Google’s Android phones include a set of Accessibility Services that are designed to make phones or tablets usable by people with physical disabilities. For example, users with visual impairments can use a screen reader to navigate their phone with verbal feedback.

But developers have found creative uses for Google’s accessibility APIs, since they allow an app to do things on a phone that would normally require root access.

For example, the LastPass password manager can scan any page you’re on for username and password boxes in order to open a pop up window that can fill in that information only when you need it. Button Mapper can intercept events to change what happens when you press a button on your phone.

And soon those apps, along with a bunch of others, will either have to find a new way to do those things or they’ll be removed from the Google Play Store.

Google is telling developers that they have 30 days to explain how their apps are using Accessibility services to help disabled users, change their apps, or have them be booted from the Play Store.

Up until now, Google hasn’t had a policy prohibiting developers from using Accessibility services for activities that are unrelated to Accessibility features. So there could be hundreds of existing apps affected by the move.

But it does seem like there may be a good reason for the sudden crack down: Accessibility services provide apps with the ability to read data from and interact with other apps in pretty powerful ways that poses a security risk.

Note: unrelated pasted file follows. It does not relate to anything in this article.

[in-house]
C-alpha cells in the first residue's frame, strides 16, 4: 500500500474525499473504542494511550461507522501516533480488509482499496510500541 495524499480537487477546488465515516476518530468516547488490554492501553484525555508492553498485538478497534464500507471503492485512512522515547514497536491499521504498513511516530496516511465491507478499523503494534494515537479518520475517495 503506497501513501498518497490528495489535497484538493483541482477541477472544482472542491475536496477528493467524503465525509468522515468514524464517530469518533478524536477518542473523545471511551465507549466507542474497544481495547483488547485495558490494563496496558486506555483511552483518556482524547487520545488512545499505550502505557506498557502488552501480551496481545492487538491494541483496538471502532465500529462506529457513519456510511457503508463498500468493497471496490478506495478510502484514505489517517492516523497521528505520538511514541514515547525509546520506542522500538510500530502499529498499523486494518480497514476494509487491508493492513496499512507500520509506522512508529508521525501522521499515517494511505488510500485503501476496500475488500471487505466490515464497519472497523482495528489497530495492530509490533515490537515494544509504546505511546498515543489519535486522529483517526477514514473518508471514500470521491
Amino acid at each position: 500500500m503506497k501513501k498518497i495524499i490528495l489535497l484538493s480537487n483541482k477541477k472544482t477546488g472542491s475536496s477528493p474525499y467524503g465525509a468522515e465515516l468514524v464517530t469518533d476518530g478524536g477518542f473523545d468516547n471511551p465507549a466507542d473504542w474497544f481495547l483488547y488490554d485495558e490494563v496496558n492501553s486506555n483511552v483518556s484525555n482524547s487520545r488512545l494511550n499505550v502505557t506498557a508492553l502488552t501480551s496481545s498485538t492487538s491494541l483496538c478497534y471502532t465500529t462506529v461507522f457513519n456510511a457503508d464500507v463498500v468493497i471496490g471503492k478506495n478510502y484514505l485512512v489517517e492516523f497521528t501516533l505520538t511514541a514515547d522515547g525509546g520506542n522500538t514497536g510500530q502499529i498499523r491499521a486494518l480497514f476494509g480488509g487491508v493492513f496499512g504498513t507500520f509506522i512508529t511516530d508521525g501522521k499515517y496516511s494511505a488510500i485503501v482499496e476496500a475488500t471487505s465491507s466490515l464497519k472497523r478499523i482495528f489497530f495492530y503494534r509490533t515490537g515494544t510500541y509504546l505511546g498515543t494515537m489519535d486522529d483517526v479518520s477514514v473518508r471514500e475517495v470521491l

For example, Trend Micro recently discovered a type of malware that uses Accessibility services in order to install apps, click ads, and protect themselves from being uninstalled. It’s called TOASTAMIGO, and it uses a “toast overlay” attack that was described as a proof of concept earlier this year.

It’s likely that some of the affected apps may find other workarounds. Others, like LastPass, will be able to make use of new APIs in Android Oreo and later to do things like autofill passwords. And I wouldn’t be surprised if others, like Tasker, offer versions with limited feature sets through the Google Play Store and more powerful versions for root users to sideload through alternative marketplaces.

Update: LastPass says it’s working with Google to “deliver an intuitive password experience for Android users” and that there’s “no immediate impact to our Android users.” What this means for smaller developers that may not have a direct line to Google remains unclear. 

via xda-developers, Android Police, and /r/Android (1)(2)(3)

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2 replies on “Google Play Store bans apps that use Accessibility Services in unintended ways”

  1. I think LastPass might be in with a chance: while it also helps abled people, that feature can be a serious benefit to people with executive function issues in particular.

  2. I soccer of side-loaded apps can use the APIs without root. Personally I never do anything which requires security on rooted devices (or apps from potentially dangerous sources). If it’s a safety related app (banking/password manager/etc) I want it from a trusted source (I.e. Play store or straight from the developer if it’s one I know I can trust)

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